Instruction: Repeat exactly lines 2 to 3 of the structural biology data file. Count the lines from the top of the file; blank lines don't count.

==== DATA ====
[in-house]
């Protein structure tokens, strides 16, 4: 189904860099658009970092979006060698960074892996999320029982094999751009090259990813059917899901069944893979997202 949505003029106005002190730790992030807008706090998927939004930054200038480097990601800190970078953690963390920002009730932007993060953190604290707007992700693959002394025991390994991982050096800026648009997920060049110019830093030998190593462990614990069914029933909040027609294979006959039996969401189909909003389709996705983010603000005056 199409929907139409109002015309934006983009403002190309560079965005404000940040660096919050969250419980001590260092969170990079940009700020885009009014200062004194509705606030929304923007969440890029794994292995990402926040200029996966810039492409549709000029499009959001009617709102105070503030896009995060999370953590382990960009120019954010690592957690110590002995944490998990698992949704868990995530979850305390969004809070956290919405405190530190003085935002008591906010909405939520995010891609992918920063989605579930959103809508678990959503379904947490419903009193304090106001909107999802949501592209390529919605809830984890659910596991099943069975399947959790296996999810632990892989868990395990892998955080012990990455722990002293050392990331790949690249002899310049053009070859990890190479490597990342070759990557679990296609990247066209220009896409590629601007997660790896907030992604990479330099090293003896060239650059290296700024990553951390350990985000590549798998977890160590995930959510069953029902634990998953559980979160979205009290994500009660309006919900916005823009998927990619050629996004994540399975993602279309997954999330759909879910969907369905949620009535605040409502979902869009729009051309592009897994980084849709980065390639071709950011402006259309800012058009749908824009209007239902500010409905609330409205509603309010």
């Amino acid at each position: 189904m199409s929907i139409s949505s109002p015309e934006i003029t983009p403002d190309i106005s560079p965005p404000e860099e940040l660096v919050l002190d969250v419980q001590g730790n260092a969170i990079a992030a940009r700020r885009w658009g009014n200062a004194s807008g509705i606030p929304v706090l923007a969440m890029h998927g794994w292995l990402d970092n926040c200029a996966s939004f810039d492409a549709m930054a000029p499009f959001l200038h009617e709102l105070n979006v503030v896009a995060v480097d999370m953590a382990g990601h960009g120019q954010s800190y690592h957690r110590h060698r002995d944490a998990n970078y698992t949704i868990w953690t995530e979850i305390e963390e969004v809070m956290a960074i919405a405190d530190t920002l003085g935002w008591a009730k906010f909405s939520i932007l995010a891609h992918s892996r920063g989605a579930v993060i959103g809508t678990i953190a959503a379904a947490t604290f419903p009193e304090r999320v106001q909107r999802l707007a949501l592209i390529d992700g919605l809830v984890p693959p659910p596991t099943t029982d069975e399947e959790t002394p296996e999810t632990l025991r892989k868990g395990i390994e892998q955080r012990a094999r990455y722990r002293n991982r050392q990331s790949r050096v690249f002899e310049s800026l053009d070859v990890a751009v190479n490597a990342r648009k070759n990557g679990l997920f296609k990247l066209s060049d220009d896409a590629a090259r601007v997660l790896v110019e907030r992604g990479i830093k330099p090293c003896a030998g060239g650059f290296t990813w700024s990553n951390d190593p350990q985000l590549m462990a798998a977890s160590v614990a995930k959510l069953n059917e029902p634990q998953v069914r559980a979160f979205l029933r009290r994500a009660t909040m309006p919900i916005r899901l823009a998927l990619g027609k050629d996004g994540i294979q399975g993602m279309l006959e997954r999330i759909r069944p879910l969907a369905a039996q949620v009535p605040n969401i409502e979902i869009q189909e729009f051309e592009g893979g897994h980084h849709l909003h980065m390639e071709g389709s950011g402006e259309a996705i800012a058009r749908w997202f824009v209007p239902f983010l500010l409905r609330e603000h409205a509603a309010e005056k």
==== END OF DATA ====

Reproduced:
């Protein structure tokens, strides 16, 4: 189904860099658009970092979006060698960074892996999320029982094999751009090259990813059917899901069944893979997202 949505003029106005002190730790992030807008706090998927939004930054200038480097990601800190970078953690963390920002009730932007993060953190604290707007992700693959002394025991390994991982050096800026648009997920060049110019830093030998190593462990614990069914029933909040027609294979006959039996969401189909909003389709996705983010603000005056 199409929907139409109002015309934006983009403002190309560079965005404000940040660096919050969250419980001590260092969170990079940009700020885009009014200062004194509705606030929304923007969440890029794994292995990402926040200029996966810039492409549709000029499009959001009617709102105070503030896009995060999370953590382990960009120019954010690592957690110590002995944490998990698992949704868990995530979850305390969004809070956290919405405190530190003085935002008591906010909405939520995010891609992918920063989605579930959103809508678990959503379904947490419903009193304090106001909107999802949501592209390529919605809830984890659910596991099943069975399947959790296996999810632990892989868990395990892998955080012990990455722990002293050392990331790949690249002899310049053009070859990890190479490597990342070759990557679990296609990247066209220009896409590629601007997660790896907030992604990479330099090293003896060239650059290296700024990553951390350990985000590549798998977890160590995930959510069953029902634990998953559980979160979205009290994500009660309006919900916005823009998927990619050629996004994540399975993602279309997954999330759909879910969907369905949620009535605040409502979902869009729009051309592009897994980084849709980065390639071709950011402006259309800012058009749908824009209007239902500010409905609330409205509603309010």
């Amino acid at each position: 189904m199409s929907i139409s949505s109002p015309e934006i003029t983009p403002d190309i106005s560079p965005p404000e860099e940040l660096v919050l002190d969250v419980q001590g730790n260092a969170i990079a992030a940009r700020r885009w658009g009014n200062a004194s807008g509705i606030p929304v706090l923007a969440m890029h998927g794994w292995l990402d970092n926040c200029a996966s939004f810039d492409a549709m930054a000029p499009f959001l200038h009617e709102l105070n979006v503030v896009a995060v480097d999370m953590a382990g990601h960009g120019q954010s800190y690592h957690r110590h060698r002995d944490a998990n970078y698992t949704i868990w953690t995530e979850i305390e963390e969004v809070m956290a960074i919405a405190d530190t920002l003085g935002w008591a009730k906010f909405s939520i932007l995010a891609h992918s892996r920063g989605a579930v993060i959103g809508t678990i953190a959503a379904a947490t604290f419903p009193e304090r999320v106001q909107r999802l707007a949501l592209i390529d992700g919605l809830v984890p693959p659910p596991t099943t029982d069975e399947e959790t002394p296996e999810t632990l025991r892989k868990g395990i390994e892998q955080r012990a094999r990455y722990r002293n991982r050392q990331s790949r050096v690249f002899e310049s800026l053009d070859v990890a751009v190479n490597a990342r648009k070759n990557g679990l997920f296609k990247l066209s060049d220009d896409a590629a090259r601007v997660l790896v110019e907030r992604g990479i830093k330099p090293c003896a030998g060239g650059f290296t990813w700024s990553n951390d190593p350990q985000l590549m462990a798998a977890s160590v614990a995930k959510l069953n059917e029902p634990q998953v069914r559980a979160f979205l029933r009290r994500a009660t909040m309006p919900i916005r899901l823009a998927l990619g027609k050629d996004g994540i294979q399975g993602m279309l006959e997954r999330i759909r069944p879910l969907a369905a039996q949620v009535p605040n969401i409502e979902i869009q189909e729009f051309e592009g893979g897994h980084h849709l909003h980065m390639e071709g389709s950011g402006e259309a996705i800012a058009r749908w997202f824009v209007p239902f983010l500010l409905r609330e603000h409205a509603a309010e005056k």